Bord Gais Energy has become a shareholder in OpenHydro and will invest €1m in the company as part of a joint venture aimed at developing a utility scale tidal farm off the coast of Ireland.
Bord Gáis Energy will initially invest €1m in OpenHydro, whose business is the design and manufacture of marine turbines for generating renewable energy from tidal streams.
Bord Gáis has also agreed to invest a further €1m on achievement of certain milestones relating to the tidal farm development.
“We are delighted to have secured this investment from Bord Gáis Energy and to have established this exciting new joint venture focused on the development of Ireland’s first utility scale tidal farm,” James Ives, chief executive at OpenHydro, explained.
“The additional funds will be used to support OpenHydro’s continued expansion in turbine production and deployment capability. We very much look forward to working with Bord Gáis Energy as a key partner in the development of our business and in delivering tidal energy to Irish homes.”
Early mover advantage
OpenHydro has now raised €15.4m over the past 12 months from existing shareholders and new investors.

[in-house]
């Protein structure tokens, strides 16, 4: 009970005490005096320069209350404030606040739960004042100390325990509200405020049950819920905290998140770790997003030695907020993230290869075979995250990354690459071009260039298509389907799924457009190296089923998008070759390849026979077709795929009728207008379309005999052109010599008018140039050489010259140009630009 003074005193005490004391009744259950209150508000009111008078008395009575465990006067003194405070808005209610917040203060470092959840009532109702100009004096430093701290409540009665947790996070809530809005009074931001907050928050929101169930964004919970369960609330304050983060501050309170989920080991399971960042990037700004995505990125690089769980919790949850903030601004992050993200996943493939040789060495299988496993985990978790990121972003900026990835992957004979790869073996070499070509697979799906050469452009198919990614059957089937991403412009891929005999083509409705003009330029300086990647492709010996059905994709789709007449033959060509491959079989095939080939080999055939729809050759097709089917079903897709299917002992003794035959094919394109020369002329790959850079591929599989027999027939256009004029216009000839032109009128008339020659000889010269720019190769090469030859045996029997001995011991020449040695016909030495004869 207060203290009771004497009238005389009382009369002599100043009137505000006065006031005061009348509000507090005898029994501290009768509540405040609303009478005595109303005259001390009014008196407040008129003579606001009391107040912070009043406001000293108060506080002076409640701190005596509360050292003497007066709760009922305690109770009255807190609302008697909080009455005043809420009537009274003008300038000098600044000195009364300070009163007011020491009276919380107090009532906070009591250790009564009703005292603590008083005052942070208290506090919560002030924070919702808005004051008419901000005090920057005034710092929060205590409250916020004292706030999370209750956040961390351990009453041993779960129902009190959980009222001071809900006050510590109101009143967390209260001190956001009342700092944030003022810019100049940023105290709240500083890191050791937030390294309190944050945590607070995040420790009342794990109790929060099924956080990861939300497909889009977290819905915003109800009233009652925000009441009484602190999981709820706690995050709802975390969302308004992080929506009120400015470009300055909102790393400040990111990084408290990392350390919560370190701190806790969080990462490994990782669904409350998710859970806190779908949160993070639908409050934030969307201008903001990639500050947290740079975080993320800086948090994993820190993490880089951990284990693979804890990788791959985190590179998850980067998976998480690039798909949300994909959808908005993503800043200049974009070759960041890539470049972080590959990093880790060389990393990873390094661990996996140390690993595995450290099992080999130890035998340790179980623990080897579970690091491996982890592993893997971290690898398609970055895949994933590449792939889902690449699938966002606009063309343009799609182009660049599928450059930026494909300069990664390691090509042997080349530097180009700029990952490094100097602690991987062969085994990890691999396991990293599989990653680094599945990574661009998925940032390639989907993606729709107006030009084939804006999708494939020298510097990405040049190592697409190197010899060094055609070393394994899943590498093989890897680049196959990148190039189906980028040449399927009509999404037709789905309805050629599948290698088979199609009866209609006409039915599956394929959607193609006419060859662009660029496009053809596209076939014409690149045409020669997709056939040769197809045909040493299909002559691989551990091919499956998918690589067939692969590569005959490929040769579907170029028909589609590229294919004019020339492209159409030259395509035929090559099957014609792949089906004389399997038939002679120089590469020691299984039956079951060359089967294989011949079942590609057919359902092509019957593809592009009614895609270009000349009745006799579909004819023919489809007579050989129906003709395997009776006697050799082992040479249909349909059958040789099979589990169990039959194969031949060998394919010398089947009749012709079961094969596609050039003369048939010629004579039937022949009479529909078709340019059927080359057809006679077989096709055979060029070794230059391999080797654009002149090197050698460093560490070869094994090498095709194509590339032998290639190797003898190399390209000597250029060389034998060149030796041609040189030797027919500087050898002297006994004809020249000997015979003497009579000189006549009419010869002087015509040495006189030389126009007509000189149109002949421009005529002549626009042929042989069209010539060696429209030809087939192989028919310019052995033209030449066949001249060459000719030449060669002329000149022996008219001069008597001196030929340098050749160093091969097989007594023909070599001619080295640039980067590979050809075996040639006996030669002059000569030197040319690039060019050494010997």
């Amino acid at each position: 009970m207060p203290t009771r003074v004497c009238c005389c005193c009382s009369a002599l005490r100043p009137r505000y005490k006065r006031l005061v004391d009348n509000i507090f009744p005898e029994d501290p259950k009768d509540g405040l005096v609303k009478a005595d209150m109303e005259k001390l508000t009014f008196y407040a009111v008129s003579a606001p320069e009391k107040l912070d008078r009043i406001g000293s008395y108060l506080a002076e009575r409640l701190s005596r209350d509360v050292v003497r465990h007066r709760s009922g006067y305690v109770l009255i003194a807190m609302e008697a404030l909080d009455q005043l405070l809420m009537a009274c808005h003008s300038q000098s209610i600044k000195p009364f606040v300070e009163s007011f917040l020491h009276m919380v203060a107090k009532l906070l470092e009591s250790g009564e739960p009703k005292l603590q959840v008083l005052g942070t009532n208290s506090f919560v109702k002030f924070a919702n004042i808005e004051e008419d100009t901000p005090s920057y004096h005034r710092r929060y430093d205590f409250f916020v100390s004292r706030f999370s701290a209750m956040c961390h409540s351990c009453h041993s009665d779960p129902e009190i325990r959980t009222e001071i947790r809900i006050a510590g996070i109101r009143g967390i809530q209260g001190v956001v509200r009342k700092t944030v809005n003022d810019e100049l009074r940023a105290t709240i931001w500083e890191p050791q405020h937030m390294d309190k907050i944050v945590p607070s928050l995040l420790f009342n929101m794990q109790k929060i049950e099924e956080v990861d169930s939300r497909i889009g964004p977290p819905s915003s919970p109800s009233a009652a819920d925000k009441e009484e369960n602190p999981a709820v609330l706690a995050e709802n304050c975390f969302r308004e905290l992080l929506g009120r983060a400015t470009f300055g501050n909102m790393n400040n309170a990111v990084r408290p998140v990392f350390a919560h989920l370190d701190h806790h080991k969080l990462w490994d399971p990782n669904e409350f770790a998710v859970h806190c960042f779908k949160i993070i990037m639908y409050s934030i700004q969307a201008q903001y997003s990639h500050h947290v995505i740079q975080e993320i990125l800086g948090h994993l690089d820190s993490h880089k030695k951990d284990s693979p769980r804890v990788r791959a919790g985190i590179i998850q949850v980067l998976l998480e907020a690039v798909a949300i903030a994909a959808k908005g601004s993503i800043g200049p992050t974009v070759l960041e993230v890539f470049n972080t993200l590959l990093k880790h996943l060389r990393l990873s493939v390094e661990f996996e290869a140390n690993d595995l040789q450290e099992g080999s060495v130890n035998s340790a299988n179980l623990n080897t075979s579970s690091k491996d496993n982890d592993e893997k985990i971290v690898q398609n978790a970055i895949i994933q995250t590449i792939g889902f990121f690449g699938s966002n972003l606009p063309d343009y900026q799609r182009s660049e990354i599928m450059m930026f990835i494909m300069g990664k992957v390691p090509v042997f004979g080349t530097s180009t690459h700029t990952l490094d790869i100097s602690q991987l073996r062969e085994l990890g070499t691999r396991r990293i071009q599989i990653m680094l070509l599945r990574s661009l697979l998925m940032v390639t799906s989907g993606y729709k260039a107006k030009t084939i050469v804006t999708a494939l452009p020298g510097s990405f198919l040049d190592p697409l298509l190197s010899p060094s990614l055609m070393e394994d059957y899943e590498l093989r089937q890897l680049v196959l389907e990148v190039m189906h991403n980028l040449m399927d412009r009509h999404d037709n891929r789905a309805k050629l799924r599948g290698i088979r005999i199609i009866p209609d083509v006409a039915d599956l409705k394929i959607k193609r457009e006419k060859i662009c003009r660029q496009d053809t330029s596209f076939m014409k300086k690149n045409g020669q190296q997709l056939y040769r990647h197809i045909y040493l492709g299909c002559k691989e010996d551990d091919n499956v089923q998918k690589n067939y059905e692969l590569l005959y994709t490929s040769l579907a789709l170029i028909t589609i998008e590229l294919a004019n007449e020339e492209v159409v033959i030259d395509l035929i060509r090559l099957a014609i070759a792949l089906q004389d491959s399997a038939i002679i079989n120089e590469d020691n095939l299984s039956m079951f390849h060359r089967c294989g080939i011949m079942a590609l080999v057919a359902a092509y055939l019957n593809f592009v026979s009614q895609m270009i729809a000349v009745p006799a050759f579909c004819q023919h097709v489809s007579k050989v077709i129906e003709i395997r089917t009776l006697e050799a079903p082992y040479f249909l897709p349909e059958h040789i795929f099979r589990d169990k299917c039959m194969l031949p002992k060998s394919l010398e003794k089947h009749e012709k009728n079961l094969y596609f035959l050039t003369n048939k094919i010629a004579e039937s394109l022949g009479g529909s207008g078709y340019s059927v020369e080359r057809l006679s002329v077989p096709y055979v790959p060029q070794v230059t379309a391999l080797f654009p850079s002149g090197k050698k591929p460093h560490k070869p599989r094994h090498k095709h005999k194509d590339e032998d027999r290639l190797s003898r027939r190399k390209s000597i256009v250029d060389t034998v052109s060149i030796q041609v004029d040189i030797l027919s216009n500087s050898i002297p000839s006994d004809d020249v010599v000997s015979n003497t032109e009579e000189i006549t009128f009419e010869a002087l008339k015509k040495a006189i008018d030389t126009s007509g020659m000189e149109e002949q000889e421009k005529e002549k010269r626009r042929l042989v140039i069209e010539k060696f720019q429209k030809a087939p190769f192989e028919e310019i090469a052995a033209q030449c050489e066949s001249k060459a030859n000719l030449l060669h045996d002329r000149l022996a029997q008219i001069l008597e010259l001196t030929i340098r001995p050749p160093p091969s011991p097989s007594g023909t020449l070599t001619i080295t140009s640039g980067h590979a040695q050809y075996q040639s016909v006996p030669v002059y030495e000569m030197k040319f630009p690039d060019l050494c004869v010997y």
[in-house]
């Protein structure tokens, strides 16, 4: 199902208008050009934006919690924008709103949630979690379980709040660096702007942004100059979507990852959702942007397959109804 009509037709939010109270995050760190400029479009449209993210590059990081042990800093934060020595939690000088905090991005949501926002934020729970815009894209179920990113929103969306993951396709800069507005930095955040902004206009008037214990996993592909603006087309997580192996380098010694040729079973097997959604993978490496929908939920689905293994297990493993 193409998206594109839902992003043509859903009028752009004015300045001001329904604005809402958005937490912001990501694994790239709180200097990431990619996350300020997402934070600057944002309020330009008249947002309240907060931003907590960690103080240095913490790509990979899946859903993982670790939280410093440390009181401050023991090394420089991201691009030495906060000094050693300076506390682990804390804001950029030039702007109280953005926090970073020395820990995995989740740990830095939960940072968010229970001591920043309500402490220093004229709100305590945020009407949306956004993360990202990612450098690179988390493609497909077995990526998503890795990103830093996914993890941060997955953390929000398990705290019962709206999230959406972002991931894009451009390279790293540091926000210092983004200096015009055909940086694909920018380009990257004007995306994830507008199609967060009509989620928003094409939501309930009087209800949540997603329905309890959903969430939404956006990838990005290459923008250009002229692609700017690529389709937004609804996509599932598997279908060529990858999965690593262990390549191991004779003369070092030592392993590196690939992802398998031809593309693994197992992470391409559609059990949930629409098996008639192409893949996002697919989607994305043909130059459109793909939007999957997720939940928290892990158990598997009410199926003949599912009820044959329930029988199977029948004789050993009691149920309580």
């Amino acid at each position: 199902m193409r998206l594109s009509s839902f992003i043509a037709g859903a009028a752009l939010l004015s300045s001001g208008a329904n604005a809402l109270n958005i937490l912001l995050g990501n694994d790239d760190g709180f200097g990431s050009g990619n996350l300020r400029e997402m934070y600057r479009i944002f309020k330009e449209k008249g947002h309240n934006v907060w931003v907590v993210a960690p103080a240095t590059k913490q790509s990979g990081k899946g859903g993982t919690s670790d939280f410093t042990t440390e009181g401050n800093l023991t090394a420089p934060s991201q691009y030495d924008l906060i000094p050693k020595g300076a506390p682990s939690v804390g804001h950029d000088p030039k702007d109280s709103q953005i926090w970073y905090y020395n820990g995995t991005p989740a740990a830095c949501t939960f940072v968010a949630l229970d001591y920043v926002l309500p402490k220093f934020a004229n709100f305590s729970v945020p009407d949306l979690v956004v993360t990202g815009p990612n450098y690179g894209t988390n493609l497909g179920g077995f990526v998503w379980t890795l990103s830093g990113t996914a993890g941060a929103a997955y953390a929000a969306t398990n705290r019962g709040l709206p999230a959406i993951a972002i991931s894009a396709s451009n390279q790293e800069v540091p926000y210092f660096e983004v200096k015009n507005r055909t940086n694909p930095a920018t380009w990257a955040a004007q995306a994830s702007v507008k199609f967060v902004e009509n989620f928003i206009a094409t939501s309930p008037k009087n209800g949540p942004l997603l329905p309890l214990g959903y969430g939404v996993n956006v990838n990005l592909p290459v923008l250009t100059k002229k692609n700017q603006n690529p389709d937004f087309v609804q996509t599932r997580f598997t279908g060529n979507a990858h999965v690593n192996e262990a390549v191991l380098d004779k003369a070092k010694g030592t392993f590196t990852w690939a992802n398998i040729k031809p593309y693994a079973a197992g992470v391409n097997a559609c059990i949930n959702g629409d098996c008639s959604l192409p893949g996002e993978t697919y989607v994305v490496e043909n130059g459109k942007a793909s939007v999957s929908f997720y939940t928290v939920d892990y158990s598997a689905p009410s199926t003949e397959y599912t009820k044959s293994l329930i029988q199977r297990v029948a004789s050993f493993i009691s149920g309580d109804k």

The company, which employs more than 50 people, has a project portfolio spanning the USA, Canada, France, Scotland and the UK’s Channel Islands with utility partners, including EDF, Nova Scotia Power and SSE Renewables.
Last year, The Crown Estate in the UK awarded licence rights to OpenHydro, in conjunction with SSE Renewables, to develop a major 200MW tidal farm in the Pentland Firth, off the northern coast of Scotland.
“This investment – and the formation of the joint venture to develop utility-scale tidal-generating capacity off the coast of Ireland – will support our ambition to achieve early mover advantage in tidal energy development in this country,” explained John Mullins, chief executive officer at Bord Gáis.
“We are delighted at the opportunity to work with OpenHydro, which is an industry leader in this technology, and to be at the forefront of the development of marine renewable,” Mullins said.